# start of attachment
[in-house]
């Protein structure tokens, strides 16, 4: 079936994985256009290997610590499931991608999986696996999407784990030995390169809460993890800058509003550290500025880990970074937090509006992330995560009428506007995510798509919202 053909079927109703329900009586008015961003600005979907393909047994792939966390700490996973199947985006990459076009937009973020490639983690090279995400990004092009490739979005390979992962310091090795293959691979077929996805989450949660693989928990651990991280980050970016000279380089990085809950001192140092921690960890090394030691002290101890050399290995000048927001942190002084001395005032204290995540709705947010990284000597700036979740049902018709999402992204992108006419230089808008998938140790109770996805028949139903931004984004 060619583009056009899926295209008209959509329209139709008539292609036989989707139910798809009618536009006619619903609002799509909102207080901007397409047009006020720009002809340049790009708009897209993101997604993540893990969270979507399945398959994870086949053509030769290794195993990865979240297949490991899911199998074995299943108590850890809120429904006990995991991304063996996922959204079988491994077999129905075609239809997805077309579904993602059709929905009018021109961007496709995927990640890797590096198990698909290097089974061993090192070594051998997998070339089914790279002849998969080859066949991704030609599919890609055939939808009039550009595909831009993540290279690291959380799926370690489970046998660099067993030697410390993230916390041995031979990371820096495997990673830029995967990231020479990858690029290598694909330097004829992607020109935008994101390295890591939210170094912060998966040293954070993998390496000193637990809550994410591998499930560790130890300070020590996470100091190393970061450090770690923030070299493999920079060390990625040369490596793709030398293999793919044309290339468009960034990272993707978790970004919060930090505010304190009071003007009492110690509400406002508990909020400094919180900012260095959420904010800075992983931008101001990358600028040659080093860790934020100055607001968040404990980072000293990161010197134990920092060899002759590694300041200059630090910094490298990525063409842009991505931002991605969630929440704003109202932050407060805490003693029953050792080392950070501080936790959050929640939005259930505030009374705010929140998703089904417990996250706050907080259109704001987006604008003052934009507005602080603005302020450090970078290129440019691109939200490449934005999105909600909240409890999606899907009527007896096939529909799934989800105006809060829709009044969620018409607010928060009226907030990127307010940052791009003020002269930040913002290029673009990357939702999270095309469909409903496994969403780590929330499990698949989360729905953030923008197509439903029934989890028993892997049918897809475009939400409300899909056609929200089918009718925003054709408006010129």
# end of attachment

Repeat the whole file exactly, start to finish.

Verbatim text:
[in-house]
């Protein structure tokens, strides 16, 4: 079936994985256009290997610590499931991608999986696996999407784990030995390169809460993890800058509003550290500025880990970074937090509006992330995560009428506007995510798509919202 053909079927109703329900009586008015961003600005979907393909047994792939966390700490996973199947985006990459076009937009973020490639983690090279995400990004092009490739979005390979992962310091090795293959691979077929996805989450949660693989928990651990991280980050970016000279380089990085809950001192140092921690960890090394030691002290101890050399290995000048927001942190002084001395005032204290995540709705947010990284000597700036979740049902018709999402992204992108006419230089808008998938140790109770996805028949139903931004984004 060619583009056009899926295209008209959509329209139709008539292609036989989707139910798809009618536009006619619903609002799509909102207080901007397409047009006020720009002809340049790009708009897209993101997604993540893990969270979507399945398959994870086949053509030769290794195993990865979240297949490991899911199998074995299943108590850890809120429904006990995991991304063996996922959204079988491994077999129905075609239809997805077309579904993602059709929905009018021109961007496709995927990640890797590096198990698909290097089974061993090192070594051998997998070339089914790279002849998969080859066949991704030609599919890609055939939808009039550009595909831009993540290279690291959380799926370690489970046998660099067993030697410390993230916390041995031979990371820096495997990673830029995967990231020479990858690029290598694909330097004829992607020109935008994101390295890591939210170094912060998966040293954070993998390496000193637990809550994410591998499930560790130890300070020590996470100091190393970061450090770690923030070299493999920079060390990625040369490596793709030398293999793919044309290339468009960034990272993707978790970004919060930090505010304190009071003007009492110690509400406002508990909020400094919180900012260095959420904010800075992983931008101001990358600028040659080093860790934020100055607001968040404990980072000293990161010197134990920092060899002759590694300041200059630090910094490298990525063409842009991505931002991605969630929440704003109202932050407060805490003693029953050792080392950070501080936790959050929640939005259930505030009374705010929140998703089904417990996250706050907080259109704001987006604008003052934009507005602080603005302020450090970078290129440019691109939200490449934005999105909600909240409890999606899907009527007896096939529909799934989800105006809060829709009044969620018409607010928060009226907030990127307010940052791009003020002269930040913002290029673009990357939702999270095309469909409903496994969403780590929330499990698949989360729905953030923008197509439903029934989890028993892997049918897809475009939400409300899909056609929200089918009718925003054709408006010129």